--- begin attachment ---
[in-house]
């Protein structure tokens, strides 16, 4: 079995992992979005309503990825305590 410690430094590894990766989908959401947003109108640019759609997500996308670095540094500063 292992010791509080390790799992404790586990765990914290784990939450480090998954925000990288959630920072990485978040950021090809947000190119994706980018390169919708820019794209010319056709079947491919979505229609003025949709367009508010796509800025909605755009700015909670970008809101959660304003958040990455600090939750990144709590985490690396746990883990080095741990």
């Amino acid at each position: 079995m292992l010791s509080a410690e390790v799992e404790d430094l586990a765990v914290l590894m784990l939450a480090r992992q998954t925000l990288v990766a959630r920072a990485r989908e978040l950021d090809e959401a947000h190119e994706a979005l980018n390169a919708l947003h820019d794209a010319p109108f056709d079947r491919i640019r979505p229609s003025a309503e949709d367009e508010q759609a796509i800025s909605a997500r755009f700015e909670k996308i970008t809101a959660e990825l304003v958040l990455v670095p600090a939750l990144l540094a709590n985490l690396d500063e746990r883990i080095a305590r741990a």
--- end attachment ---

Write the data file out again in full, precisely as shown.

[in-house]
């Protein structure tokens, strides 16, 4: 079995992992979005309503990825305590 410690430094590894990766989908959401947003109108640019759609997500996308670095540094500063 292992010791509080390790799992404790586990765990914290784990939450480090998954925000990288959630920072990485978040950021090809947000190119994706980018390169919708820019794209010319056709079947491919979505229609003025949709367009508010796509800025909605755009700015909670970008809101959660304003958040990455600090939750990144709590985490690396746990883990080095741990």
């Amino acid at each position: 079995m292992l010791s509080a410690e390790v799992e404790d430094l586990a765990v914290l590894m784990l939450a480090r992992q998954t925000l990288v990766a959630r920072a990485r989908e978040l950021d090809e959401a947000h190119e994706a979005l980018n390169a919708l947003h820019d794209a010319p109108f056709d079947r491919i640019r979505p229609s003025a309503e949709d367009e508010q759609a796509i800025s909605a997500r755009f700015e909670k996308i970008t809101a959660e990825l304003v958040l990455v670095p600090a939750l990144l540094a709590n985490l690396d500063e746990r883990i080095a305590r741990a």